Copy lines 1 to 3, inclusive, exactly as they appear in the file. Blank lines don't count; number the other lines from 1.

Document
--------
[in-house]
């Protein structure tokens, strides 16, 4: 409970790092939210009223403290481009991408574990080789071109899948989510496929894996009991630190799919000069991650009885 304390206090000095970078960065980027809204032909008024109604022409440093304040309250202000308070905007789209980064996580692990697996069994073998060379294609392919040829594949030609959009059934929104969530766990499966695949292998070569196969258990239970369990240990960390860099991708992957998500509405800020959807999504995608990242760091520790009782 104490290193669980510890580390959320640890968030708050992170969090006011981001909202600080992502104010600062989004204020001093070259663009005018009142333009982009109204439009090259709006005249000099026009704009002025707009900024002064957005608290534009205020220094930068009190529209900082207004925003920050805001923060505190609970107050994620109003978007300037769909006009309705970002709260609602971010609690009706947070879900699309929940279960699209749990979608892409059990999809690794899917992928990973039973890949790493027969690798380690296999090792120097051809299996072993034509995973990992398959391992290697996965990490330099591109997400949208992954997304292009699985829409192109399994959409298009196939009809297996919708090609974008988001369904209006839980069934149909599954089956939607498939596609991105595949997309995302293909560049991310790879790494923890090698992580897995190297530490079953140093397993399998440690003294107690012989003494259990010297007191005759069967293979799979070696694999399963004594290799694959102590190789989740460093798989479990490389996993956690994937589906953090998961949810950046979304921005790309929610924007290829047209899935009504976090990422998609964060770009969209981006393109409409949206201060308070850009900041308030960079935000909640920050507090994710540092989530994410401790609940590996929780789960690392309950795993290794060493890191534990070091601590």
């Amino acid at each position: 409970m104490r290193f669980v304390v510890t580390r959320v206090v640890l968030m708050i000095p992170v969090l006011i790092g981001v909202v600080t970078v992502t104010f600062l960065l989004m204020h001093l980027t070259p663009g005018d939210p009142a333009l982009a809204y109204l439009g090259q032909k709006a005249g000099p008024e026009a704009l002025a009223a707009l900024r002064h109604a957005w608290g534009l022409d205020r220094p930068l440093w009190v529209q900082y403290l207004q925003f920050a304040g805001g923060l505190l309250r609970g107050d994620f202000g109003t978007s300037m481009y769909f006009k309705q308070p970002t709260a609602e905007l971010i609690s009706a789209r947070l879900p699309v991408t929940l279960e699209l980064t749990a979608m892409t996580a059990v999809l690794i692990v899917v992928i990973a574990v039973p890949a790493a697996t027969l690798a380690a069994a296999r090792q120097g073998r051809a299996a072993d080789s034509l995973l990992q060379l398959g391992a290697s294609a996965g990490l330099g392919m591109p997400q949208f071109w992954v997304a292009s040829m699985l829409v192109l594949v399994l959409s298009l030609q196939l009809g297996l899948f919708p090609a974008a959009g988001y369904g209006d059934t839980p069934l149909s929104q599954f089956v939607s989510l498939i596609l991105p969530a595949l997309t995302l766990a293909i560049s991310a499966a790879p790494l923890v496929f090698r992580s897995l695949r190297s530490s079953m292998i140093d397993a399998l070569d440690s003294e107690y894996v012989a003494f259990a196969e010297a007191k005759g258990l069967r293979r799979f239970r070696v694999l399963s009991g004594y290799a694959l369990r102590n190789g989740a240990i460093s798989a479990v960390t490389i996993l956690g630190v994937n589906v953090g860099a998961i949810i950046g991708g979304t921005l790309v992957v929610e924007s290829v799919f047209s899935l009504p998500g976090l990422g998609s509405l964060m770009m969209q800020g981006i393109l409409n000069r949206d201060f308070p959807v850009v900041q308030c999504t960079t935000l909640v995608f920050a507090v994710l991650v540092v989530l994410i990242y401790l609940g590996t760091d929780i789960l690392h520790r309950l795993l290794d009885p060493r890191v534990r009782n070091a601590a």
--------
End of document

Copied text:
[in-house]
């Protein structure tokens, strides 16, 4: 409970790092939210009223403290481009991408574990080789071109899948989510496929894996009991630190799919000069991650009885 304390206090000095970078960065980027809204032909008024109604022409440093304040309250202000308070905007789209980064996580692990697996069994073998060379294609392919040829594949030609959009059934929104969530766990499966695949292998070569196969258990239970369990240990960390860099991708992957998500509405800020959807999504995608990242760091520790009782 104490290193669980510890580390959320640890968030708050992170969090006011981001909202600080992502104010600062989004204020001093070259663009005018009142333009982009109204439009090259709006005249000099026009704009002025707009900024002064957005608290534009205020220094930068009190529209900082207004925003920050805001923060505190609970107050994620109003978007300037769909006009309705970002709260609602971010609690009706947070879900699309929940279960699209749990979608892409059990999809690794899917992928990973039973890949790493027969690798380690296999090792120097051809299996072993034509995973990992398959391992290697996965990490330099591109997400949208992954997304292009699985829409192109399994959409298009196939009809297996919708090609974008988001369904209006839980069934149909599954089956939607498939596609991105595949997309995302293909560049991310790879790494923890090698992580897995190297530490079953140093397993399998440690003294107690012989003494259990010297007191005759069967293979799979070696694999399963004594290799694959102590190789989740460093798989479990490389996993956690994937589906953090998961949810950046979304921005790309929610924007290829047209899935009504976090990422998609964060770009969209981006393109409409949206201060308070850009900041308030960079935000909640920050507090994710540092989530994410401790609940590996929780789960690392309950795993290794060493890191534990070091601590």
């Amino acid at each position: 409970m104490r290193f669980v304390v510890t580390r959320v206090v640890l968030m708050i000095p992170v969090l006011i790092g981001v909202v600080t970078v992502t104010f600062l960065l989004m204020h001093l980027t070259p663009g005018d939210p009142a333009l982009a809204y109204l439009g090259q032909k709006a005249g000099p008024e026009a704009l002025a009223a707009l900024r002064h109604a957005w608290g534009l022409d205020r220094p930068l440093w009190v529209q900082y403290l207004q925003f920050a304040g805001g923060l505190l309250r609970g107050d994620f202000g109003t978007s300037m481009y769909f006009k309705q308070p970002t709260a609602e905007l971010i609690s009706a789209r947070l879900p699309v991408t929940l279960e699209l980064t749990a979608m892409t996580a059990v999809l690794i692990v899917v992928i990973a574990v039973p890949a790493a697996t027969l690798a380690a069994a296999r090792q120097g073998r051809a299996a072993d080789s034509l995973l990992q060379l398959g391992a290697s294609a996965g990490l330099g392919m591109p997400q949208f071109w992954v997304a292009s040829m699985l829409v192109l594949v399994l959409s298009l030609q196939l009809g297996l899948f919708p090609a974008a959009g988001y369904g209006d059934t839980p069934l149909s929104q599954f089956v939607s989510l498939i596609l991105p969530a595949l997309t995302l766990a293909i560049s991310a499966a790879p790494l923890v496929f090698r992580s897995l695949r190297s530490s079953m292998i140093d397993a399998l070569d440690s003294e107690y894996v012989a003494f259990a196969e010297a007191k005759g258990l069967r293979r799979f239970r070696v694999l399963s009991g004594y290799a694959l369990r102590n190789g989740a240990i460093s798989a479990v960390t490389i996993l956690g630190v994937n589906v953090g860099a998961i949810i950046g991708g979304t921005l790309v992957v929610e924007s290829v799919f047209s899935l009504p998500g976090l990422g998609s509405l964060m770009m969209q800020g981006i393109l409409n000069r949206d201060f308070p959807v850009v900041q308030c999504t960079t935000l909640v995608f920050a507090v994710l991650v540092v989530l994410i990242y401790l609940g590996t760091d929780i789960l690392h520790r309950l795993l290794d009885p060493r890191v534990r009782n070091a601590a």